Spatiotemporal slope stability analytics for failure estimation (SSSAFE): linking radar data to the fundamental dynamics of granular failure
Nature Research, 2021, 11:9729
Antoinette Tordesillas*, Sanath Kahagalage, Lachlan Campbell, Pat Bellett, Emanuele Intrieri, Robin Batterham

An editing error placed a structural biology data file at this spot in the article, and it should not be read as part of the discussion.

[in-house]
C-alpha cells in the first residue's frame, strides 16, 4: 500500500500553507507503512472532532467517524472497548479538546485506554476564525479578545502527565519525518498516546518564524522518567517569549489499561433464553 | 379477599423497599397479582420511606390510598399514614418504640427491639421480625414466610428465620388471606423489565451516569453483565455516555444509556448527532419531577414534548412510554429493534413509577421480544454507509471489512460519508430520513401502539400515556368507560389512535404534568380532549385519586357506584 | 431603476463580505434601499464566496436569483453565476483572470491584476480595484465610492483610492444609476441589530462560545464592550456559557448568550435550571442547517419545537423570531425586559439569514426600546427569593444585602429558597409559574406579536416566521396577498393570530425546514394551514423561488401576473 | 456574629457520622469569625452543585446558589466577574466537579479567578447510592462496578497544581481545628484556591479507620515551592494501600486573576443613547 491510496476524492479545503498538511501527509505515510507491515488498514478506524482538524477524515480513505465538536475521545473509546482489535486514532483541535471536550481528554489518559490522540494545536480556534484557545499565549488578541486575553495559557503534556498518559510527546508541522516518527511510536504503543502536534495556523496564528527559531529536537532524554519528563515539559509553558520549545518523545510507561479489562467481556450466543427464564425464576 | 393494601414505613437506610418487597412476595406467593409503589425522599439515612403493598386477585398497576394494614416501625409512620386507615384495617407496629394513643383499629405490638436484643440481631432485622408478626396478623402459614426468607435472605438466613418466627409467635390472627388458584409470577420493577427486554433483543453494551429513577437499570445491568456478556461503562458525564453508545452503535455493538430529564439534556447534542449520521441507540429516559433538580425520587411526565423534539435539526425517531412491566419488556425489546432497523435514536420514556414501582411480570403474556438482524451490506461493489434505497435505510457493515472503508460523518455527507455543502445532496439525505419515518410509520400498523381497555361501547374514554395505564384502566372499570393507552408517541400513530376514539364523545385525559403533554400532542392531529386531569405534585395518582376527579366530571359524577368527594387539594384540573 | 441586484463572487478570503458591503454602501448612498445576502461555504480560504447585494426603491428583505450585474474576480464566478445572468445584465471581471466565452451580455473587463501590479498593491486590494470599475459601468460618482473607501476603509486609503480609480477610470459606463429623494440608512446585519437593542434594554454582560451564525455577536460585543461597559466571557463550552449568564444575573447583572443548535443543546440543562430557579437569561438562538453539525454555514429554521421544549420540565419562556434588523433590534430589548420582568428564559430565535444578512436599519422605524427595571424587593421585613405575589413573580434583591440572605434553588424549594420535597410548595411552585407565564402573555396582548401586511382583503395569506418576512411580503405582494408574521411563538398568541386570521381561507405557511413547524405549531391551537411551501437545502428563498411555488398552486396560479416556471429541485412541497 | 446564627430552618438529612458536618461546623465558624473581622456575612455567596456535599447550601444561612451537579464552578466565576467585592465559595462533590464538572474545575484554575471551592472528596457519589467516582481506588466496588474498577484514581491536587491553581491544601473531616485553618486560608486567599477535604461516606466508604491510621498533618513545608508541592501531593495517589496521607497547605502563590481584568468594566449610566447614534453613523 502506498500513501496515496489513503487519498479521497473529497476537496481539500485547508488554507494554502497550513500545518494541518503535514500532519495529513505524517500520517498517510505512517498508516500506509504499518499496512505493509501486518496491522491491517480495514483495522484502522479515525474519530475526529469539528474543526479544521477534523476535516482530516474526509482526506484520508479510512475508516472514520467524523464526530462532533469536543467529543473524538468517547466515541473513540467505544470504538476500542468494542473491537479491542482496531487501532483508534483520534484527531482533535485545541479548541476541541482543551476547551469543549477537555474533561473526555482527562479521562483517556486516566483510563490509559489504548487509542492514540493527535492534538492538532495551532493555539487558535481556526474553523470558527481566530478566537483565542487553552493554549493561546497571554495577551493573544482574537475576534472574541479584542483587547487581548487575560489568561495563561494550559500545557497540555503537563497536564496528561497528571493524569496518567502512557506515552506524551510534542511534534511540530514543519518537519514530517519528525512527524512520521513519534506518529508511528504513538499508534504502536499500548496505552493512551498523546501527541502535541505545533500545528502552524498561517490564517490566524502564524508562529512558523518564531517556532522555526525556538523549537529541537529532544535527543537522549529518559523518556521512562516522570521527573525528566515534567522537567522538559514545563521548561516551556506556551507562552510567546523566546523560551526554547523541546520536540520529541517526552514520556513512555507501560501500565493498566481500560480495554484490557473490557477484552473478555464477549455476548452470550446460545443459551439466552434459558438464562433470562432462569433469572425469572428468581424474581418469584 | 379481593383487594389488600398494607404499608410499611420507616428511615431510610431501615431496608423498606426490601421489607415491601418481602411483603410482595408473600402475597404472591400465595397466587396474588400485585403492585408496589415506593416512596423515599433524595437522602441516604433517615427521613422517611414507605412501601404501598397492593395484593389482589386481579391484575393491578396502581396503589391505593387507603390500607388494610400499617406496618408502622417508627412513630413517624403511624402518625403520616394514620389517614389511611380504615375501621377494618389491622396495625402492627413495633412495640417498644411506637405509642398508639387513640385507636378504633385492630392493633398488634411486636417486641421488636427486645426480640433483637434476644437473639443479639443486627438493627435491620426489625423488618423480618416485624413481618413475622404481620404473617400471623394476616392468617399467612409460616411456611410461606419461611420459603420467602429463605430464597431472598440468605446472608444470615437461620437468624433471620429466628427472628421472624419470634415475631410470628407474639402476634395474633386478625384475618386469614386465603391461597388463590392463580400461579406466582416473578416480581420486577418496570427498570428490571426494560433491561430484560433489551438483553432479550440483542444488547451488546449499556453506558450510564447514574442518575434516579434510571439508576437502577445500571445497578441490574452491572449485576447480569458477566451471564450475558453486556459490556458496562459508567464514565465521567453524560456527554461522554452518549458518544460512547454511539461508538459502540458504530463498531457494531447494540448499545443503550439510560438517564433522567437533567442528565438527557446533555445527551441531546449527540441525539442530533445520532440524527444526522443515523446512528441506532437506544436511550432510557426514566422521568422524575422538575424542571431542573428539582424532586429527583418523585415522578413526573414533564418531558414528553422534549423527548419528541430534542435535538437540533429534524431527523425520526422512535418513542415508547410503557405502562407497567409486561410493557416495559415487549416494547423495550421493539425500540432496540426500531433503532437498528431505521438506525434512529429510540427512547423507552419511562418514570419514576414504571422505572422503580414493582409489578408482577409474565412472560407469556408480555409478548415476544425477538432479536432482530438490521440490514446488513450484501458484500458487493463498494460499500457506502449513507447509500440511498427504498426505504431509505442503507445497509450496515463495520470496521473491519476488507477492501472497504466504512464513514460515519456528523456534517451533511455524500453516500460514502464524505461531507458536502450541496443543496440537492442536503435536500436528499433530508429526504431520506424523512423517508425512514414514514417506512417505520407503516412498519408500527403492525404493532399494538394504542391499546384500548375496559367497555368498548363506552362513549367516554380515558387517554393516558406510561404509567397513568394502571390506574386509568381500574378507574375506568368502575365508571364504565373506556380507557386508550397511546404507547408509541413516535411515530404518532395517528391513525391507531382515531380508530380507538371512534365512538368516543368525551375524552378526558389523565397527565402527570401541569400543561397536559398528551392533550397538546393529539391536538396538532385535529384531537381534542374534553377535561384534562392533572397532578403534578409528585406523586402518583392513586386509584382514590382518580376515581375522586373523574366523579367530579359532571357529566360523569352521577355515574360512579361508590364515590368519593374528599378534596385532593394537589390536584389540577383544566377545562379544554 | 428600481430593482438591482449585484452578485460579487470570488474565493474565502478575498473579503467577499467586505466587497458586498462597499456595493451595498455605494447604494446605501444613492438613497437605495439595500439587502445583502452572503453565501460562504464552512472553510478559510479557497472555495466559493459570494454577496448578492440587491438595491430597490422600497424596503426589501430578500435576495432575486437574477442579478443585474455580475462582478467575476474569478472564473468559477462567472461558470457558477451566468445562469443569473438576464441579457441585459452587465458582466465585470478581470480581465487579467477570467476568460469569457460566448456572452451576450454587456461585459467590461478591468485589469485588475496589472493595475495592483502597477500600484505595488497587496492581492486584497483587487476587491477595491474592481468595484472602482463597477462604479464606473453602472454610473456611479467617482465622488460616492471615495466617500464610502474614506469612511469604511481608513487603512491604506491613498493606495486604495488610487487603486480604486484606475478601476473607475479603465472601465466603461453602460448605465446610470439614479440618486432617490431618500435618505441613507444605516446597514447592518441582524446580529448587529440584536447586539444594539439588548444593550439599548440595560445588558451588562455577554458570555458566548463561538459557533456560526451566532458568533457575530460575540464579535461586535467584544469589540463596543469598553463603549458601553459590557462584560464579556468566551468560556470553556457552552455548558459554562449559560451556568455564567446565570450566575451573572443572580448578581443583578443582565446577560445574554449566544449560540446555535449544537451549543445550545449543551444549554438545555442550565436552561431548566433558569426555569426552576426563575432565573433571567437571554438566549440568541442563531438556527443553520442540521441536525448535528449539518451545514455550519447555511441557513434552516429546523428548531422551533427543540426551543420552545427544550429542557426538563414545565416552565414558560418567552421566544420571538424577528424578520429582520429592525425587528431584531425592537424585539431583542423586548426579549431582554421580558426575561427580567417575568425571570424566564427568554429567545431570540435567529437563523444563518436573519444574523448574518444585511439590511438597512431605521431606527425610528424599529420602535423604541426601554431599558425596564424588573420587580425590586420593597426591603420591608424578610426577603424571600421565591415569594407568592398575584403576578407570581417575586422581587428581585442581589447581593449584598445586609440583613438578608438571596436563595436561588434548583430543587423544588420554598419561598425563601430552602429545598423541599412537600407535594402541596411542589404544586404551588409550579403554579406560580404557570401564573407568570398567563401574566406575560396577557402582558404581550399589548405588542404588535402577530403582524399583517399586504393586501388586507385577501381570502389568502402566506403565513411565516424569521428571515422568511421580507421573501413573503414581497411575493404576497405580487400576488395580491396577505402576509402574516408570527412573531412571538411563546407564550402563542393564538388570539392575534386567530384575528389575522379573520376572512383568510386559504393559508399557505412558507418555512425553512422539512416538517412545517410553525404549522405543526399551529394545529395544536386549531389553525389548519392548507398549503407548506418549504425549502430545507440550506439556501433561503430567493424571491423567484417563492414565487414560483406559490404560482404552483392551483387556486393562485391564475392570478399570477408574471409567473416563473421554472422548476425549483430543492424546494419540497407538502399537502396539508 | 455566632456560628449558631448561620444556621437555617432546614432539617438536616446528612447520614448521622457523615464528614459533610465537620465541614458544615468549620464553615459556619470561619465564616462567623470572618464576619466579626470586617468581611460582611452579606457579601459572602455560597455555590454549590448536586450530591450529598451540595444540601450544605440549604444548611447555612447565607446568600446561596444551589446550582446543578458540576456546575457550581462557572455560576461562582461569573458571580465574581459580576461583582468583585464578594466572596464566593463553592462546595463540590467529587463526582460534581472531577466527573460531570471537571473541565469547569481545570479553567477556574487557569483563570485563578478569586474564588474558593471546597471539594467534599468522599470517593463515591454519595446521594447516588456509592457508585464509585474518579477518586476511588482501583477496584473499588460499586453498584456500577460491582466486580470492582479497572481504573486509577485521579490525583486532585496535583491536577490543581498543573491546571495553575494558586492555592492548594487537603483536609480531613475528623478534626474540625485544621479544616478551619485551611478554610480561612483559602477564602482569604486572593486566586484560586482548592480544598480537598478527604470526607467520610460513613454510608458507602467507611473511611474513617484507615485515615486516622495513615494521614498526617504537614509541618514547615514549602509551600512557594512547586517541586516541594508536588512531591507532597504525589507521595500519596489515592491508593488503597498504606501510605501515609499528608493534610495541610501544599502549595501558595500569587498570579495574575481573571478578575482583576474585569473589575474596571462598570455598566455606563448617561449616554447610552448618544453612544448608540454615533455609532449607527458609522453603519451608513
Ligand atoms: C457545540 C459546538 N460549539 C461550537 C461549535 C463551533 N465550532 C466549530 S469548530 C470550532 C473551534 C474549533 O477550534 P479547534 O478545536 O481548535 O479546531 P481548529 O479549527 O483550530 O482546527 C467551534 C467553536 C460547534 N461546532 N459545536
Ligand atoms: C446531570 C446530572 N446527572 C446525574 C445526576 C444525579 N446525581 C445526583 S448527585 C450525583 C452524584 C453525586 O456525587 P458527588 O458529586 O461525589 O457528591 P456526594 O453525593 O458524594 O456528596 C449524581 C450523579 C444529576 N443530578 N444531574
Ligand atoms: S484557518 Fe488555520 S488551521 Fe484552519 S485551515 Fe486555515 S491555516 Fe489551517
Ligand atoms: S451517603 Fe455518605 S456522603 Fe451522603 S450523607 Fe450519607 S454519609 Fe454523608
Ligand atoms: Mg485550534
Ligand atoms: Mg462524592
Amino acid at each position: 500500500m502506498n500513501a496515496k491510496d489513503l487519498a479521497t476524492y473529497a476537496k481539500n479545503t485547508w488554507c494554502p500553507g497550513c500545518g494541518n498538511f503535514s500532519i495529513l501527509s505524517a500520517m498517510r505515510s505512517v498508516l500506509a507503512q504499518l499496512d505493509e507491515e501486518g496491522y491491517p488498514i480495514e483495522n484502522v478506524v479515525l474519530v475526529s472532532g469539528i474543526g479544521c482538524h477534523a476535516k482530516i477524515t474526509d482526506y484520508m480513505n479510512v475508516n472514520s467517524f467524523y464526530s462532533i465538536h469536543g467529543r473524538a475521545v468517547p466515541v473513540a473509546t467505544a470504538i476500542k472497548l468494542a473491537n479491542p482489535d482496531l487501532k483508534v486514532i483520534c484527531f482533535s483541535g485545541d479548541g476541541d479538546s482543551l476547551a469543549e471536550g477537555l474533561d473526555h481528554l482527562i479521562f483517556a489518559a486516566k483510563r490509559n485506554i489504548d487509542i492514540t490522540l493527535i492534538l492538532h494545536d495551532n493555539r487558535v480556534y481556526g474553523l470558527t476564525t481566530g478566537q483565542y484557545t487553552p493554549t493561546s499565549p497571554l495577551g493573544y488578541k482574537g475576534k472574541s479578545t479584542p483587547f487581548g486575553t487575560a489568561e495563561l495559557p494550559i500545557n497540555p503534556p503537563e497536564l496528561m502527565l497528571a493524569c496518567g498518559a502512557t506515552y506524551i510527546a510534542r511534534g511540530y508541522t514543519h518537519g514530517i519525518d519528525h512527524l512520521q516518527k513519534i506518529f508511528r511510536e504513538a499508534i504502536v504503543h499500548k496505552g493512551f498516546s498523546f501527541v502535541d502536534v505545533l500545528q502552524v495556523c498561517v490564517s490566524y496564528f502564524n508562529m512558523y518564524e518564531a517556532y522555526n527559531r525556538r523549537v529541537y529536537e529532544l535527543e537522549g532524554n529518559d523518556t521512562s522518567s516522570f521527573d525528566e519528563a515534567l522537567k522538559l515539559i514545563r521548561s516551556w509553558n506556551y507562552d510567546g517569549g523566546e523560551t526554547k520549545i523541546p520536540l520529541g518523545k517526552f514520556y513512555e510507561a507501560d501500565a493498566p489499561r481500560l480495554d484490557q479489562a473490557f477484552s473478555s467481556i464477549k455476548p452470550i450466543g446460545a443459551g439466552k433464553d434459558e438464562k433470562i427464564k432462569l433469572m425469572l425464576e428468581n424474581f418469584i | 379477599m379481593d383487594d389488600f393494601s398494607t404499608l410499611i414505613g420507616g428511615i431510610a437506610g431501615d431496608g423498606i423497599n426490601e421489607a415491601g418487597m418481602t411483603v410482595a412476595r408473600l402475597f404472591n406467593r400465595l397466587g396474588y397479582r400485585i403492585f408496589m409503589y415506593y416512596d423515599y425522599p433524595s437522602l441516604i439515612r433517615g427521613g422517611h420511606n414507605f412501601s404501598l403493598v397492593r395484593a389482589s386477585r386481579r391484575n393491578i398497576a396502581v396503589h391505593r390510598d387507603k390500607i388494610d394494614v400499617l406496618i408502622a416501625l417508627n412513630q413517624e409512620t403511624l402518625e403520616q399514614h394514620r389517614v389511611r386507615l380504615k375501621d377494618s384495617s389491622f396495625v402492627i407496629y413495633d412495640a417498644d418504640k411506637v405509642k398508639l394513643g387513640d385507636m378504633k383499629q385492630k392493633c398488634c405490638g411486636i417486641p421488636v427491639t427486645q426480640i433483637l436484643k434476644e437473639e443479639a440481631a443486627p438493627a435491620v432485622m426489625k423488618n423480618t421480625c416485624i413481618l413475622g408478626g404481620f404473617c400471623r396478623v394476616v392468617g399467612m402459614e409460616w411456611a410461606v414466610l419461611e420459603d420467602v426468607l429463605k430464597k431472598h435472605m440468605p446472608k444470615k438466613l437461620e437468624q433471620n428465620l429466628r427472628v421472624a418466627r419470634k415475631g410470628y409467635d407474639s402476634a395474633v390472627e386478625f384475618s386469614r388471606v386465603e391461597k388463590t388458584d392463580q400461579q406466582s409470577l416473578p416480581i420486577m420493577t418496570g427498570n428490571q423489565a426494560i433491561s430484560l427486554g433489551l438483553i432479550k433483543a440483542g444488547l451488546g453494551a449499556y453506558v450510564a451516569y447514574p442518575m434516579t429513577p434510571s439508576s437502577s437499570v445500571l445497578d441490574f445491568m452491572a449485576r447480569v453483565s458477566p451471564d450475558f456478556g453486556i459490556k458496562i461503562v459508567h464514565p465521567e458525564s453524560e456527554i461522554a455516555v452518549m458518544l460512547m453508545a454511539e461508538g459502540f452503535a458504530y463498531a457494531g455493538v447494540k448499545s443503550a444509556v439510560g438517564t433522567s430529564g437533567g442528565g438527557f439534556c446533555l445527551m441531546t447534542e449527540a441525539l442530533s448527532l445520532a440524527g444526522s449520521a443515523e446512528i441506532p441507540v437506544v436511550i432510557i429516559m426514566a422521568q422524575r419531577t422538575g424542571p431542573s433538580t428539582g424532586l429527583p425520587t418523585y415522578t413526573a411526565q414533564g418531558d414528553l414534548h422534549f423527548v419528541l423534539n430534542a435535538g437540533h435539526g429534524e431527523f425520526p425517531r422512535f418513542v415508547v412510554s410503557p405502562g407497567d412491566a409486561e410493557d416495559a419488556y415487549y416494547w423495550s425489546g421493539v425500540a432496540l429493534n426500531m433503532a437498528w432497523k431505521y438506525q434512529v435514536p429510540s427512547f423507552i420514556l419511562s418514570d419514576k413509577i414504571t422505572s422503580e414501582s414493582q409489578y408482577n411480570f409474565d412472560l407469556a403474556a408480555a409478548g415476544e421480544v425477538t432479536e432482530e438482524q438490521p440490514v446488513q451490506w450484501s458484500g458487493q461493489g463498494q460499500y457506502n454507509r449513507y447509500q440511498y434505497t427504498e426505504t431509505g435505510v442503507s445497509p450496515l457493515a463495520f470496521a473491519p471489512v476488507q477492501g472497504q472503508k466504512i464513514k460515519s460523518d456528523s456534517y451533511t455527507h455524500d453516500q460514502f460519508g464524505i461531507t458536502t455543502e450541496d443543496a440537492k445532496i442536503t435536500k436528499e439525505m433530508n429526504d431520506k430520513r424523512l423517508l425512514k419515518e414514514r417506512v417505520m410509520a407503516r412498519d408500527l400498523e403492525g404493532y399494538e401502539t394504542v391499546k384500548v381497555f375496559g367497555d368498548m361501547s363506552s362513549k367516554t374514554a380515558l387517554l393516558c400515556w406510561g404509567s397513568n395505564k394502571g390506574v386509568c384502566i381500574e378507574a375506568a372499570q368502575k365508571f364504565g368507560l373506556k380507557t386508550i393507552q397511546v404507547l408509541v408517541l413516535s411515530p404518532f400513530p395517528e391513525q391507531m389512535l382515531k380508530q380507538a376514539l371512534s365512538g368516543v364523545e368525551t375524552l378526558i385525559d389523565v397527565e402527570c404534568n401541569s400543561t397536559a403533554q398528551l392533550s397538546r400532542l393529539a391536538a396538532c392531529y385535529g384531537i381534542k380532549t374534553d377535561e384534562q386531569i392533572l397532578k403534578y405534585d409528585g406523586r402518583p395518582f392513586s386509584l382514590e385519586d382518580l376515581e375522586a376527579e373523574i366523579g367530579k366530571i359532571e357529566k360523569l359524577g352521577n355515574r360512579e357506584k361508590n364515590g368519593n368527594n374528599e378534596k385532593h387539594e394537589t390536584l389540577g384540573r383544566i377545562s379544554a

Impending catastrophic failure of granular earth slopes manifests distinct kinematic patterns in space and time. While risk assessments of slope failure hazards have routinely relied on the monitoring of ground motion, such precursory failure patterns remain poorly understood. A key challenge is the multiplicity of spatiotemporal scales and dynamical regimes. In particular, there exist a precursory failure regime where two mesoscale mechanisms coevolve, namely, the preferred transmission paths for force and damage. Despite extensive studies, a formulation which can address their coevolution not just in laboratory tests but also in large, uncontrolled feld environments has proved elusive. Here we address this problem by developing a slope stability analytics framework which uses network fow theory and mesoscience to model this coevolution and predict emergent kinematic clusters solely from surface ground motion data. We test this framework on four data sets: one at the laboratory scale using individual grain displacement data; three at the feld scale using line-of-sight displacement of a slope surface, from ground-based radar in two mines and from space-borne radar for the 2017 Xinmo landslide. The dynamics of the kinematic clusters deliver an early prediction of the geometry, location and time of failure.